A TMDS signal employs a method of encoding the bits that clumps ones and zeroes together to minimize the number of 1-to-0 transitions to improve electromagnetic interference (EMI) and skew tolerance. Because the rising edge of a square wave (a transition from 1 to 0 or vice versa) contains boatloads of harmonic energy, it helps to contain EMI by keeping the number of those sharp transitions to a minimum; hence, "transition minimized" in the name. The eight-bit video signal is encoded into a 10-bit symbol at the transmitting end and decoded at the set. DDC and Hotplug Did you ever wonder how your computer knows what kind of monitor is plugged into it? That video cable going from the PC to the monitor has a two-way data path in it for something called display data channel (DDC) It is also called dynamic display configuration.

Designed by the Video Electronics Standards Association (VESA), DDC describes a protocol that enables a source device such as a set-top box or a computer’s video output card to query the display that it’s attached to and set its scan rates accordingly. A DDC query from the source device prompts the display to respond with its manufacturer name, model number and display capabilities.

DDC was designed to allow computers to be connected to cathode ray tube (CRT) monitors without the fear of running the computer’s resolution at something higher than the monitor can handle. If this weren’t in place (or, in some cases, if it were overridden by the user), it would be possible for the computer to run at a resolution that burns up the horizontal output transistor of the monitor. All modern digital and VGA display connectors run DDC for this reason. HDMI and DVI also use DDC to manage the display resolution settings.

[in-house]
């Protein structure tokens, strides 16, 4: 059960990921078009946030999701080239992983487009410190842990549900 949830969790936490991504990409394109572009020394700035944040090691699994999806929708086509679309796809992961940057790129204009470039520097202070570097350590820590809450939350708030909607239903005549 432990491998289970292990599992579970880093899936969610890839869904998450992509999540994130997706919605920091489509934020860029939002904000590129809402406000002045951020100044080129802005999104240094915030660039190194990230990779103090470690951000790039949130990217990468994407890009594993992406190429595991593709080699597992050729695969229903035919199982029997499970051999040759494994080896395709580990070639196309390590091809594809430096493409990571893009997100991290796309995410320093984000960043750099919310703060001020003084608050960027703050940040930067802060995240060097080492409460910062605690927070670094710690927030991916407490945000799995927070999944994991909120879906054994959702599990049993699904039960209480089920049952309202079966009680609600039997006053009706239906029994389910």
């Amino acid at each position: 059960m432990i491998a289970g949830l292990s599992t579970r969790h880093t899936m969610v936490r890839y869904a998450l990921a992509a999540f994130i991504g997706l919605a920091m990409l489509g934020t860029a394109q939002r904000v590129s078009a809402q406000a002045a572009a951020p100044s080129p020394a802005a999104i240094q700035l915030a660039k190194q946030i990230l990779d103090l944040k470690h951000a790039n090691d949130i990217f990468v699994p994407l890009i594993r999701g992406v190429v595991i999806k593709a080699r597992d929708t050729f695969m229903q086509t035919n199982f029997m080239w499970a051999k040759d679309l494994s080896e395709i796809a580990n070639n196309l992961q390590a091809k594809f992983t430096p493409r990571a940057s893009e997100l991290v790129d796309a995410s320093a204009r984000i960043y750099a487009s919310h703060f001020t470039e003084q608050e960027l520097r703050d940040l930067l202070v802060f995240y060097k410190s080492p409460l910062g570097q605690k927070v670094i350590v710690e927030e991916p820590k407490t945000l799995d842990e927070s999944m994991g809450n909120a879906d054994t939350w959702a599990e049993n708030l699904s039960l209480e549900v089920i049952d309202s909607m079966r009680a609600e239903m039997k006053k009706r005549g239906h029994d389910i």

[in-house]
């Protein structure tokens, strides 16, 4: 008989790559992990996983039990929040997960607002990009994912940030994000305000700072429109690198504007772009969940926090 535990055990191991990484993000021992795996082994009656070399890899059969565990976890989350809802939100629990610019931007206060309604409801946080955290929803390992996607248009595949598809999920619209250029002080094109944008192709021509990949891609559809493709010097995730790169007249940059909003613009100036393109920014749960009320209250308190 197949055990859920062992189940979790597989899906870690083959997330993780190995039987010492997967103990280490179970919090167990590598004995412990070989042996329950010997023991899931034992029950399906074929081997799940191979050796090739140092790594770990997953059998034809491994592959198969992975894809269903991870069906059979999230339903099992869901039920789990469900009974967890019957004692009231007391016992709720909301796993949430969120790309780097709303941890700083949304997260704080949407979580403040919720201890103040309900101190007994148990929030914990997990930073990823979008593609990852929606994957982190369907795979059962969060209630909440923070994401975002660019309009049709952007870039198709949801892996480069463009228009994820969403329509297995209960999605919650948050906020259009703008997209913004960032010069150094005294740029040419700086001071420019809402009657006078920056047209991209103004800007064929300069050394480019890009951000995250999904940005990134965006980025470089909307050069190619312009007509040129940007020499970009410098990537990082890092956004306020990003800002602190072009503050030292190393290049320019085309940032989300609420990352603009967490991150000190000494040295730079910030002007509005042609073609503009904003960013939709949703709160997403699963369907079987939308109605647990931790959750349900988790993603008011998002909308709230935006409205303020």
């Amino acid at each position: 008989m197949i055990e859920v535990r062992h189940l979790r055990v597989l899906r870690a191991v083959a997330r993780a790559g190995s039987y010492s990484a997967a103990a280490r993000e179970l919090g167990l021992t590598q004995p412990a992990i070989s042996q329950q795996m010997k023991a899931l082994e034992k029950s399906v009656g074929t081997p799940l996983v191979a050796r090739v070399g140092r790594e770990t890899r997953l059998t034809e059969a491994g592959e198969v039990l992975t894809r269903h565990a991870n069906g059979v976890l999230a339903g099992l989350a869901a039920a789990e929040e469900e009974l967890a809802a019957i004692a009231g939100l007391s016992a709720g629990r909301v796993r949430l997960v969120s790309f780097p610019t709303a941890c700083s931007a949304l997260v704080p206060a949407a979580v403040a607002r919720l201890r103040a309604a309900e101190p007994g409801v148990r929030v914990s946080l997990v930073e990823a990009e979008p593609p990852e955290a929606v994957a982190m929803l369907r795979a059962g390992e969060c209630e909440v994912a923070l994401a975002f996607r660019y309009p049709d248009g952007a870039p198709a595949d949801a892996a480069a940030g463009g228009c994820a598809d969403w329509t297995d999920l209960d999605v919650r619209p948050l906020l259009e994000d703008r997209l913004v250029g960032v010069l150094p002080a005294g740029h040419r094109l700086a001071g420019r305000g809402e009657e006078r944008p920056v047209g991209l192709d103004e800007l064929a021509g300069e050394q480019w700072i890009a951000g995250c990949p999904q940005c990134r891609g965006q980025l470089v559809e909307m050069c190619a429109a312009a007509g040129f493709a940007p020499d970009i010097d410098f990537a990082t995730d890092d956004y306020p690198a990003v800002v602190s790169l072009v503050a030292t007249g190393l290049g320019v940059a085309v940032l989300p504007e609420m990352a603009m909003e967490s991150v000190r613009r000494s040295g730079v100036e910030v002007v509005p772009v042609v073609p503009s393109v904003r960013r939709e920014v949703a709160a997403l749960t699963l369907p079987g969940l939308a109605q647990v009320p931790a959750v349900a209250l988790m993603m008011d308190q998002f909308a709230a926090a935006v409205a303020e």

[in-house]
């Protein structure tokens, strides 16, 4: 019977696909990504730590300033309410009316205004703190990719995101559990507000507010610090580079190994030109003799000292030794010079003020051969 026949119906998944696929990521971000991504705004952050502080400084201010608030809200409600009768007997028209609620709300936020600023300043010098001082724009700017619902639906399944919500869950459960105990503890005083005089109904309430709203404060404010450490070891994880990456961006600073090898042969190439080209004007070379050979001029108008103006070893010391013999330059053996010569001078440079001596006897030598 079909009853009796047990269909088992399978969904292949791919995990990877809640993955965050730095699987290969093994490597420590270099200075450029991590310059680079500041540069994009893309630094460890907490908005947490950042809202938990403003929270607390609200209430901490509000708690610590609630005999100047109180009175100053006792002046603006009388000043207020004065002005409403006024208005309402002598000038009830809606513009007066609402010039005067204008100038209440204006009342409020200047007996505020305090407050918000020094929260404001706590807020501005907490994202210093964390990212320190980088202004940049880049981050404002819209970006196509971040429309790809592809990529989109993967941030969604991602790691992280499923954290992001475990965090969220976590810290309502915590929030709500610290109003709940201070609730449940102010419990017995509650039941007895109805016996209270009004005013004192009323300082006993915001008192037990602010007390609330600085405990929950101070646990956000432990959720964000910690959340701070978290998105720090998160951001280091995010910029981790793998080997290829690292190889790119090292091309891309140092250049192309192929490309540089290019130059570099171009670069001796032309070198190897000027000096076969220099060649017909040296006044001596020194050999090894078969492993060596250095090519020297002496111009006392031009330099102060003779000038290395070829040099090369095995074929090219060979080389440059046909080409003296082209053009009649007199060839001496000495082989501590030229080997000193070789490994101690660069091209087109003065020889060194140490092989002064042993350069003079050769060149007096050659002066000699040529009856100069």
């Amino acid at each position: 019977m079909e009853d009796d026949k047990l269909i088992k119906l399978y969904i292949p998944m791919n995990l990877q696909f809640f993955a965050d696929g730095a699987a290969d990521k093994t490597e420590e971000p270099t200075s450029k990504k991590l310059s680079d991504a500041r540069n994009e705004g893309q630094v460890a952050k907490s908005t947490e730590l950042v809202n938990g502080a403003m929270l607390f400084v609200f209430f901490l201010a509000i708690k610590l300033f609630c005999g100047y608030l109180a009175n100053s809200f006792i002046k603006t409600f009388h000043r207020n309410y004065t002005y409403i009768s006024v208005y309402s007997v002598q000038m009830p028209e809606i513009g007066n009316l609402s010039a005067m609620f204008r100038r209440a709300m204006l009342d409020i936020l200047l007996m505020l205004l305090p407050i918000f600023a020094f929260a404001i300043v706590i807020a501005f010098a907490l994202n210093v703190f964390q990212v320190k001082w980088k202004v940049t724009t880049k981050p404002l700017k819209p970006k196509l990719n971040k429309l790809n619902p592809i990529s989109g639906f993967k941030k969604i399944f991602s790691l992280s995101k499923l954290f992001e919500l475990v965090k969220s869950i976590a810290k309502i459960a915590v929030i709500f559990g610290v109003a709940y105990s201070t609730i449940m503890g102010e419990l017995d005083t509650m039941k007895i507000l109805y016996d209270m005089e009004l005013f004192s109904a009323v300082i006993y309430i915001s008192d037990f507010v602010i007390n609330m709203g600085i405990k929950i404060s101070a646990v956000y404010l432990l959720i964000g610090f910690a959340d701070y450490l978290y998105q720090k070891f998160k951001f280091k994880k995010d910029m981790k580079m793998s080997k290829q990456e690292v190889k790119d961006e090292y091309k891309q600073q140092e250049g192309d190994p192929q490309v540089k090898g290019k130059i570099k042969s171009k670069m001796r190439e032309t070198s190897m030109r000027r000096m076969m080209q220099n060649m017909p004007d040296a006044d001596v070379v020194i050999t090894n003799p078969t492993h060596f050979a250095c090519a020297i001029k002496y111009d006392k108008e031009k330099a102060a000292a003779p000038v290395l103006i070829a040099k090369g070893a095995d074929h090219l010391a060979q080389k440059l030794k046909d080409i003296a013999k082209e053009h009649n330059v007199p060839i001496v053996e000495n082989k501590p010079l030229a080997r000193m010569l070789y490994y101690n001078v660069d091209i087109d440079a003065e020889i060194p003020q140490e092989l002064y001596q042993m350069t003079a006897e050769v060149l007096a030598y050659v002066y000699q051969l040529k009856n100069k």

Hotplug detect is a pin on the HDMI and DVI connectors that allows the source device to sense when a display device has been connected to it. When a monitor is plugged into a source, the monitor provides a +5 VDC signal on the hotplug-detect pin. This causes the source device to initiate a DDC query to the set to ask about its display capabilities, as well as querying for high-bandwidth digital content protection (HDCP) compliance. (To see the HDMI initialization sequence, see Figure 2.) Intra-pair skew Three things that can interfere with an HDMI connection are attenuation, crosstalk and skew. You’re already familiar with attenuation and crosstalk. What about skew?